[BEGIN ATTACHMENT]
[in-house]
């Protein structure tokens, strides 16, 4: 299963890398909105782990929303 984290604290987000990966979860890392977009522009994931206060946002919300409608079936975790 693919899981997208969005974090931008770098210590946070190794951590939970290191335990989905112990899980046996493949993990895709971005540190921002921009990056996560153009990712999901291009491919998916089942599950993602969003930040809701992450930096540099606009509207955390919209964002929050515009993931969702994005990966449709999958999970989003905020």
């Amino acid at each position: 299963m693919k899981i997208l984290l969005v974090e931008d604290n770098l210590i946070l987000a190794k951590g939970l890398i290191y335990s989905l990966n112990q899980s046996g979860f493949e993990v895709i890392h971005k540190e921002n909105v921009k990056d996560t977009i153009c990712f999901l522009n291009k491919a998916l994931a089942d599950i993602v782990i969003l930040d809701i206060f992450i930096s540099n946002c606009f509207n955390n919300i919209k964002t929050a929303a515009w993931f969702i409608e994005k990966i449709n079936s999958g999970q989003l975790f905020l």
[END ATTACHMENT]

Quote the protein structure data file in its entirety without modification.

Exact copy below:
[in-house]
């Protein structure tokens, strides 16, 4: 299963890398909105782990929303 984290604290987000990966979860890392977009522009994931206060946002919300409608079936975790 693919899981997208969005974090931008770098210590946070190794951590939970290191335990989905112990899980046996493949993990895709971005540190921002921009990056996560153009990712999901291009491919998916089942599950993602969003930040809701992450930096540099606009509207955390919209964002929050515009993931969702994005990966449709999958999970989003905020």
């Amino acid at each position: 299963m693919k899981i997208l984290l969005v974090e931008d604290n770098l210590i946070l987000a190794k951590g939970l890398i290191y335990s989905l990966n112990q899980s046996g979860f493949e993990v895709i890392h971005k540190e921002n909105v921009k990056d996560t977009i153009c990712f999901l522009n291009k491919a998916l994931a089942d599950i993602v782990i969003l930040d809701i206060f992450i930096s540099n946002c606009f509207n955390n919300i919209k964002t929050a929303a515009w993931f969702i409608e994005k990966i449709n079936s999958g999970q989003l975790f905020l």